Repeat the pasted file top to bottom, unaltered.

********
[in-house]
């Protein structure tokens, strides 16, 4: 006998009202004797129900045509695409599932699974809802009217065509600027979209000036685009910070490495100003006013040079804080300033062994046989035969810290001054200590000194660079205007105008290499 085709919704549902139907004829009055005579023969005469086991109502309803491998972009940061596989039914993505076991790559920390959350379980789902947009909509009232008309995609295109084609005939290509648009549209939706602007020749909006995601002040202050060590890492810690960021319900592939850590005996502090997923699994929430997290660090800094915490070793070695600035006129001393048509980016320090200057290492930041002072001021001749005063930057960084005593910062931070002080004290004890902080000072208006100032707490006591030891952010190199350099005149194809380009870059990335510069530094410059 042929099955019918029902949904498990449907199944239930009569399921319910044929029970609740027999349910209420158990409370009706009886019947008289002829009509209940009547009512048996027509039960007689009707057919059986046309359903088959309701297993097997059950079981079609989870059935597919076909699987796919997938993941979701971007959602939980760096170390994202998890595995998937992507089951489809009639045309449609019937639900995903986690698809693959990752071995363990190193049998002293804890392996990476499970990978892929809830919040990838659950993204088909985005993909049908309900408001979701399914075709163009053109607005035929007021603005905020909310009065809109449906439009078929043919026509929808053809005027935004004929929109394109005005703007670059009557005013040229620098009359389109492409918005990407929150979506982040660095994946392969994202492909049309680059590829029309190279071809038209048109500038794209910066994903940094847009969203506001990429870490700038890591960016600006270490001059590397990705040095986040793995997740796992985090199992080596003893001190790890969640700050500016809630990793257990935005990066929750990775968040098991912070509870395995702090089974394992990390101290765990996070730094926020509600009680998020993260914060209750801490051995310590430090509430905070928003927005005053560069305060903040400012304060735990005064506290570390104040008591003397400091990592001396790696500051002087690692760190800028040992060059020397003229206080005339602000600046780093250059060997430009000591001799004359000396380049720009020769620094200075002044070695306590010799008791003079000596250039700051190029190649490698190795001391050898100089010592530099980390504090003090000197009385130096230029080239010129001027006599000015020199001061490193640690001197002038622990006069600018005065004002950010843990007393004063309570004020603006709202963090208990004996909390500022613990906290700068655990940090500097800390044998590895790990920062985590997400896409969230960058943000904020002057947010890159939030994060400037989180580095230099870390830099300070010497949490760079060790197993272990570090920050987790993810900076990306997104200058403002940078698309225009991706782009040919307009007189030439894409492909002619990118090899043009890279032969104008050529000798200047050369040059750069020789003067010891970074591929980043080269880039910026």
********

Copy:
[in-house]
């Protein structure tokens, strides 16, 4: 006998009202004797129900045509695409599932699974809802009217065509600027979209000036685009910070490495100003006013040079804080300033062994046989035969810290001054200590000194660079205007105008290499 085709919704549902139907004829009055005579023969005469086991109502309803491998972009940061596989039914993505076991790559920390959350379980789902947009909509009232008309995609295109084609005939290509648009549209939706602007020749909006995601002040202050060590890492810690960021319900592939850590005996502090997923699994929430997290660090800094915490070793070695600035006129001393048509980016320090200057290492930041002072001021001749005063930057960084005593910062931070002080004290004890902080000072208006100032707490006591030891952010190199350099005149194809380009870059990335510069530094410059 042929099955019918029902949904498990449907199944239930009569399921319910044929029970609740027999349910209420158990409370009706009886019947008289002829009509209940009547009512048996027509039960007689009707057919059986046309359903088959309701297993097997059950079981079609989870059935597919076909699987796919997938993941979701971007959602939980760096170390994202998890595995998937992507089951489809009639045309449609019937639900995903986690698809693959990752071995363990190193049998002293804890392996990476499970990978892929809830919040990838659950993204088909985005993909049908309900408001979701399914075709163009053109607005035929007021603005905020909310009065809109449906439009078929043919026509929808053809005027935004004929929109394109005005703007670059009557005013040229620098009359389109492409918005990407929150979506982040660095994946392969994202492909049309680059590829029309190279071809038209048109500038794209910066994903940094847009969203506001990429870490700038890591960016600006270490001059590397990705040095986040793995997740796992985090199992080596003893001190790890969640700050500016809630990793257990935005990066929750990775968040098991912070509870395995702090089974394992990390101290765990996070730094926020509600009680998020993260914060209750801490051995310590430090509430905070928003927005005053560069305060903040400012304060735990005064506290570390104040008591003397400091990592001396790696500051002087690692760190800028040992060059020397003229206080005339602000600046780093250059060997430009000591001799004359000396380049720009020769620094200075002044070695306590010799008791003079000596250039700051190029190649490698190795001391050898100089010592530099980390504090003090000197009385130096230029080239010129001027006599000015020199001061490193640690001197002038622990006069600018005065004002950010843990007393004063309570004020603006709202963090208990004996909390500022613990906290700068655990940090500097800390044998590895790990920062985590997400896409969230960058943000904020002057947010890159939030994060400037989180580095230099870390830099300070010497949490760079060790197993272990570090920050987790993810900076990306997104200058403002940078698309225009991706782009040919307009007189030439894409492909002619990118090899043009890279032969104008050529000798200047050369040059750069020789003067010891970074591929980043080269880039910026």